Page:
Assessing the Fitness of an Academic Library for Doctoral Research

Susan Edwards, Lynn Jones

Abstract


Objective – At the University of California, Berkeley (UCB), researchers compared how well the library collections supported doctoral research in the three related disciplines of education, psychology, and social welfare. The goal of this project was to gather empirical data to answer questions about materials cited in dissertations, including ownership, age of materials and disciplinary usage.

Methods – Researchers analyzed the bibliographies of doctoral dissertations from three academic departments at UCB: education (2009-2010), psychology (2009-2010), and social welfare (2009-2011). The sampling methodology used a systematic sample with a random start. To achieve a 95% (+/-4%) confidence interval, the sample included a total of 3,372 citations from 107 dissertations. Researchers consulted with a statistician to determine the statistical significance of the results. The test for the age of citation used a signed ranks test, which is typical for ordinal data or skewed interval data. The test for ownership was a chi-square test, which is typical for nominal data or dichotomous data.

Results – Researchers determined that a very high percentage of the cited journals were owned or licensed by the Library. The ownership rate for cited journals was 97% for both education and social welfare, and 99% for psychology. There was a statistically significant difference between the three disciplines, with psychology better supported than either education (p=.02) or social welfare (p=.01). However, since ownership rates for journals in all three disciplines were extremely high, this was not a meaningful difference. For books, the researchers found a significantly smaller percentage of books owned in social welfare compared to either education (p=.00) or psychology (p=.00). We found no significant difference between the percentages of books owned in psychology versus education (p=.27). Psychology students cited the highest percentage of journals while education students cited the highest percentage of books. Psychology students cited almost no free web resources, but education and social welfare students did cite free web resources (primarily government documents, working papers, or non-governmental organization reports). All three disciplines cited older material than anticipated.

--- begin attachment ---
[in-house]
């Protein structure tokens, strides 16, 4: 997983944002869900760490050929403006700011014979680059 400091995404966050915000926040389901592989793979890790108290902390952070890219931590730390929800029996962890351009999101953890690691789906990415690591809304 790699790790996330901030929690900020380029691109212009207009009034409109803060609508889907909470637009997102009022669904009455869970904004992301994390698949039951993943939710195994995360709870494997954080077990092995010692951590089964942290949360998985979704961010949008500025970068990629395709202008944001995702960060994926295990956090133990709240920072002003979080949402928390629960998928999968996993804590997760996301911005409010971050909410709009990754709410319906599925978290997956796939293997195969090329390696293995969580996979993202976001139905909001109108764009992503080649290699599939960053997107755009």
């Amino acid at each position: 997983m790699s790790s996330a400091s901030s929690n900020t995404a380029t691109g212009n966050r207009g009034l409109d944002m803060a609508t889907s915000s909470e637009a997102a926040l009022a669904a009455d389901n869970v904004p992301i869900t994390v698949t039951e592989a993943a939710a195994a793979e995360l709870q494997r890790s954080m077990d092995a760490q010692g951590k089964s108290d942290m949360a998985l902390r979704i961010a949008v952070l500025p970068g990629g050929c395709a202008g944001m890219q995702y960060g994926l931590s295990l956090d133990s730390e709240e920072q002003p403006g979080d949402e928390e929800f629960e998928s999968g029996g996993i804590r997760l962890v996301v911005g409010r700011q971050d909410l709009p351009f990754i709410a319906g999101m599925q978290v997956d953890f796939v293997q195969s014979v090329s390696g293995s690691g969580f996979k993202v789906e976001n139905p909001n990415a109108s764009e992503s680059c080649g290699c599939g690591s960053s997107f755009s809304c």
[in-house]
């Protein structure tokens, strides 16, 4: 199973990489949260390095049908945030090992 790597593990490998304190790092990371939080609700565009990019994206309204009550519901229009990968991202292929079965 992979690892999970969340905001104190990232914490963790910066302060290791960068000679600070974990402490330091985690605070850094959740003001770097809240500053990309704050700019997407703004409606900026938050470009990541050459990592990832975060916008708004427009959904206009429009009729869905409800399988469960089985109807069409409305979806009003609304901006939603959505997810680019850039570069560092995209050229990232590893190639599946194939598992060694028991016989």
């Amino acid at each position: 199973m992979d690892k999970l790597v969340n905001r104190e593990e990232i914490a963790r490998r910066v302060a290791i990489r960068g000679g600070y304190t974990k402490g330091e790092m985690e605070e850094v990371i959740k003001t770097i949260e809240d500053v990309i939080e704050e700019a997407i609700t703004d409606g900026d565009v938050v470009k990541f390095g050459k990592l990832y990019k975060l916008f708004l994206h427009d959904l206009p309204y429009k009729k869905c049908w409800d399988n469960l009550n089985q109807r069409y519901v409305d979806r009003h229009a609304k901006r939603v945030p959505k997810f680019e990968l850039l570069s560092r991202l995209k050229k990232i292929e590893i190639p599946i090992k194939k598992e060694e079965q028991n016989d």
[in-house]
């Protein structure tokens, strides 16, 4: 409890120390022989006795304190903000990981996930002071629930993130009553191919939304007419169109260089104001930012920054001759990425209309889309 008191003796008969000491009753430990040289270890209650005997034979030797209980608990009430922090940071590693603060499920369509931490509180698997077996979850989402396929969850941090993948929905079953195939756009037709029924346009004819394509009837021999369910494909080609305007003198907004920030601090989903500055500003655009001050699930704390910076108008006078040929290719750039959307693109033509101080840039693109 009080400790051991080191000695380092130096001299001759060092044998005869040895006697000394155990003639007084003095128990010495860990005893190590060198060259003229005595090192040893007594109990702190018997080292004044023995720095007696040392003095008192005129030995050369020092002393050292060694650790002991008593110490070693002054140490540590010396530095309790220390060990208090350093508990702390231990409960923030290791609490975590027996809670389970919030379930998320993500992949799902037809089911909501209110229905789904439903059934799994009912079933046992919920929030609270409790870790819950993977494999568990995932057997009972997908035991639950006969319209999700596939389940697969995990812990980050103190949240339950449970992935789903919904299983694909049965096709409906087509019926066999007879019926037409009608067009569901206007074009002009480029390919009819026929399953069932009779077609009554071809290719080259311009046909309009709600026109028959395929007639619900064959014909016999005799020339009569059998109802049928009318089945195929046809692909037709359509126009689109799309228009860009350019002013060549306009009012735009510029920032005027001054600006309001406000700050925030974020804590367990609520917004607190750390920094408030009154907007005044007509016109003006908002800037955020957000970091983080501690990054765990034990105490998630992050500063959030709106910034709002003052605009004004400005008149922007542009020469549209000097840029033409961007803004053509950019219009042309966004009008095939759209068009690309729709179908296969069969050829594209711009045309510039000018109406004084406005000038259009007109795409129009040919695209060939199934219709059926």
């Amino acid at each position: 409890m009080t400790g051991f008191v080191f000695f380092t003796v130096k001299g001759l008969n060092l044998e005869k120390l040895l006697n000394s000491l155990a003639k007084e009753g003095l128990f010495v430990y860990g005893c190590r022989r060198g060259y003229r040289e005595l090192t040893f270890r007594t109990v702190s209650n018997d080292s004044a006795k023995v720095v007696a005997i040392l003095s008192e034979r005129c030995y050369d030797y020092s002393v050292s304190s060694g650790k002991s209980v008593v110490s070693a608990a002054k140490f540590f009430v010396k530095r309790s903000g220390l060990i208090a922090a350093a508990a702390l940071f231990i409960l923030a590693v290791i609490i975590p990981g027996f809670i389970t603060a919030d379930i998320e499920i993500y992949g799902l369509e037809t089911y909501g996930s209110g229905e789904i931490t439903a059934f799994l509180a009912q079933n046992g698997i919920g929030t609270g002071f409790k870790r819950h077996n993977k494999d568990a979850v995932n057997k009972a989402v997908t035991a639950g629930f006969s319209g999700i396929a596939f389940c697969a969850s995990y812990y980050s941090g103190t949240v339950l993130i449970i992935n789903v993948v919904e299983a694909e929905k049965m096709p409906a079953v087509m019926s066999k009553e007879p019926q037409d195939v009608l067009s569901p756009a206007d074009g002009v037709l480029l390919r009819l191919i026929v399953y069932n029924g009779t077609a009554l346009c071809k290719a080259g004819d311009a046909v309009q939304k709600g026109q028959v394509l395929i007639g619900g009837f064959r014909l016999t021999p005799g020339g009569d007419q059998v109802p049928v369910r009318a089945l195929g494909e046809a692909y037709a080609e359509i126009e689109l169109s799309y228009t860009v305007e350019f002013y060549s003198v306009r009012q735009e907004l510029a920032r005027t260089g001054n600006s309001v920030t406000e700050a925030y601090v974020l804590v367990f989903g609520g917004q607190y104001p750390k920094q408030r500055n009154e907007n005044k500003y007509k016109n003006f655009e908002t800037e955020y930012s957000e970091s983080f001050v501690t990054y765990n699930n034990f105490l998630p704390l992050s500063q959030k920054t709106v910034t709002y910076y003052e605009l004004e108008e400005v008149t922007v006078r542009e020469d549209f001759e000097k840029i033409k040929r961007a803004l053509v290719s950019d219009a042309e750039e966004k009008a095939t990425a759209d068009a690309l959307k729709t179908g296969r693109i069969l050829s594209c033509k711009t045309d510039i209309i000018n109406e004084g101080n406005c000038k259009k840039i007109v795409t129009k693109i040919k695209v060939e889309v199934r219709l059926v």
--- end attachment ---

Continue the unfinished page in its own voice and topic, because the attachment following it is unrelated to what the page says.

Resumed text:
Conclusions – The citation analysis, while time-consuming, provided new and important information about the use of the Library’s collections and the level of support the collections afford doctoral students in the three related disciplines of education, psychology and social welfare. This data has informed collections-related decisions including format purchases and fund allocations.

Keywords


academic librarianship; collection development; doctoral students; user behavior; citation analysis; education; psychology; social welfare; graduate students; collection assessment; budget allocation

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